When patient is in maniac phase, there is elevation of mood, person talks a lot, walks a lot. There is reduced sleep and hyperactivity. Such patients can get aggressive and violent.

In depressive phase, there is sudden loss of interest, physical, mental slowing, ideas of guilt and self destruction.

II. Schizophrenia

Chronic progressive illness characterized by hallucinations, delusions and catatonia (abnormality of tone of muscles. There is hypertonia at rest, which gets normal during movement) and abnormality of thought process. Person thinks as if thoughts are inserted or recovered from brain by alien forces.

Incidence

Incidence of schizophrenia is 1%.

Age

Usually occurrence starts at less than 30 years of age.

Cause/ Etiology

Exact cause is not known.

However, it has very strong genetic basis. It runs in families

Can be due to viral infections, inside or outside the brain.

Due to developmental abnormality of limbic system

May be drug induced.

Dopamine hypothesis of Schizophrenia

It is said that schizophrenia is due to functional over activity of dopaminergic system in body. It may be due to:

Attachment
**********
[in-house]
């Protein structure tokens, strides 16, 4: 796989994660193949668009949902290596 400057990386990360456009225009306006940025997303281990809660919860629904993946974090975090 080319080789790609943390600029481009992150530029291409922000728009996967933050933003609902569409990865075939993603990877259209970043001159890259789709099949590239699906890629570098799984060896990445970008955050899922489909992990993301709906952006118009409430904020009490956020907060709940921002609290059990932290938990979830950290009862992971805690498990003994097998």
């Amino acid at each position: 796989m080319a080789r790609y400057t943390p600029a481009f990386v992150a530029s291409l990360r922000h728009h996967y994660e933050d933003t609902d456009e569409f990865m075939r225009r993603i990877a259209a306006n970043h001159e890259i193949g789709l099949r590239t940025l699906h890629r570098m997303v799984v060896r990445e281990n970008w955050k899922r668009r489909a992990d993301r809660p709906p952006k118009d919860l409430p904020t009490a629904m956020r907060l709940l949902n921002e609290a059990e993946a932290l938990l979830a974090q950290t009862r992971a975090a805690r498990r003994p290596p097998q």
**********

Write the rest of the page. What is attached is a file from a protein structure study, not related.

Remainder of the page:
1.  increased synthesis or release of dopamine
  2. Due to decreased metabolism of dopamine
  3. May be due to increased sensitivity of post-synaptic dopaminergic receptors.

Points in favor of dopamine hypothesis

  1. Most potent antipsychotics are D2 antagonists.
  2. Drugs that increase the levels of dopamine can produce psychosis like Ketamine, levo dopa and bromocryptine
  3. There are transient rise in levels of homovalenic acid i.e. metabolite of dopamine, in CSF, plasma and urine.
  4. In dead people on autopsy, dopamine density is raised, as determined by positron emission tomography.

Points against dopamine hypothesis

  1. Some antipsychotics are very potent drugs but not very effective D2 receptor blockers, implying role of other receptors.